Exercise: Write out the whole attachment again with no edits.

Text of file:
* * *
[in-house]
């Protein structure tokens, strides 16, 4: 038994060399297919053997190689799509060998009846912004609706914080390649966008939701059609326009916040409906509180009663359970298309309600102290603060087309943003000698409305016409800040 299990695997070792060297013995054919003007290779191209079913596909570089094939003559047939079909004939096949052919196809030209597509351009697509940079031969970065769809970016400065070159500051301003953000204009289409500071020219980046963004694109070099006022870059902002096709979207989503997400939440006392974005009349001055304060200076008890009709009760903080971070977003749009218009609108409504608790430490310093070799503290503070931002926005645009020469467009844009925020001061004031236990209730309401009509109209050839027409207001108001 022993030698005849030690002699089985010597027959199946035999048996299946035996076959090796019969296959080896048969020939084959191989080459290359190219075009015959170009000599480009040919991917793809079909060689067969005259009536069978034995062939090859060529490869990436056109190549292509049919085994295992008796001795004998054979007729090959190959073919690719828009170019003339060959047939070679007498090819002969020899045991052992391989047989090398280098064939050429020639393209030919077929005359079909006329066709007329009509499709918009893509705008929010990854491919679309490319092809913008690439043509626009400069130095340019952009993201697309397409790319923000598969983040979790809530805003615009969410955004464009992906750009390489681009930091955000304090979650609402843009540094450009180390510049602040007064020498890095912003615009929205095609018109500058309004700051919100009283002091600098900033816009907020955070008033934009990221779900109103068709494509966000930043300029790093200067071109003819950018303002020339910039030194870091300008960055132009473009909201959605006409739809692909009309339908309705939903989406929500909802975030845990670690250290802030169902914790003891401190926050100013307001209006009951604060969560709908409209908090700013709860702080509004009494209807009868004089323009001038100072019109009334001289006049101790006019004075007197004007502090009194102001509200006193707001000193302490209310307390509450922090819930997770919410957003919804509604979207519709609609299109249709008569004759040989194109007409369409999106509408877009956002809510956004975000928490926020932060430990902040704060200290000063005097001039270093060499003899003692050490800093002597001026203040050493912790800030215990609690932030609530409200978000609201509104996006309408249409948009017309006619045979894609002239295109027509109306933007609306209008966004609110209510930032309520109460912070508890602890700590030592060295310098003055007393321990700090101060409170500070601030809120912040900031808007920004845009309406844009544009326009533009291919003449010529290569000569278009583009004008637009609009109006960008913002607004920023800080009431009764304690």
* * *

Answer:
[in-house]
């Protein structure tokens, strides 16, 4: 038994060399297919053997190689799509060998009846912004609706914080390649966008939701059609326009916040409906509180009663359970298309309600102290603060087309943003000698409305016409800040 299990695997070792060297013995054919003007290779191209079913596909570089094939003559047939079909004939096949052919196809030209597509351009697509940079031969970065769809970016400065070159500051301003953000204009289409500071020219980046963004694109070099006022870059902002096709979207989503997400939440006392974005009349001055304060200076008890009709009760903080971070977003749009218009609108409504608790430490310093070799503290503070931002926005645009020469467009844009925020001061004031236990209730309401009509109209050839027409207001108001 022993030698005849030690002699089985010597027959199946035999048996299946035996076959090796019969296959080896048969020939084959191989080459290359190219075009015959170009000599480009040919991917793809079909060689067969005259009536069978034995062939090859060529490869990436056109190549292509049919085994295992008796001795004998054979007729090959190959073919690719828009170019003339060959047939070679007498090819002969020899045991052992391989047989090398280098064939050429020639393209030919077929005359079909006329066709007329009509499709918009893509705008929010990854491919679309490319092809913008690439043509626009400069130095340019952009993201697309397409790319923000598969983040979790809530805003615009969410955004464009992906750009390489681009930091955000304090979650609402843009540094450009180390510049602040007064020498890095912003615009929205095609018109500058309004700051919100009283002091600098900033816009907020955070008033934009990221779900109103068709494509966000930043300029790093200067071109003819950018303002020339910039030194870091300008960055132009473009909201959605006409739809692909009309339908309705939903989406929500909802975030845990670690250290802030169902914790003891401190926050100013307001209006009951604060969560709908409209908090700013709860702080509004009494209807009868004089323009001038100072019109009334001289006049101790006019004075007197004007502090009194102001509200006193707001000193302490209310307390509450922090819930997770919410957003919804509604979207519709609609299109249709008569004759040989194109007409369409999106509408877009956002809510956004975000928490926020932060430990902040704060200290000063005097001039270093060499003899003692050490800093002597001026203040050493912790800030215990609690932030609530409200978000609201509104996006309408249409948009017309006619045979894609002239295109027509109306933007609306209008966004609110209510930032309520109460912070508890602890700590030592060295310098003055007393321990700090101060409170500070601030809120912040900031808007920004845009309406844009544009326009533009291919003449010529290569000569278009583009004008637009609009109006960008913002607004920023800080009431009764304690």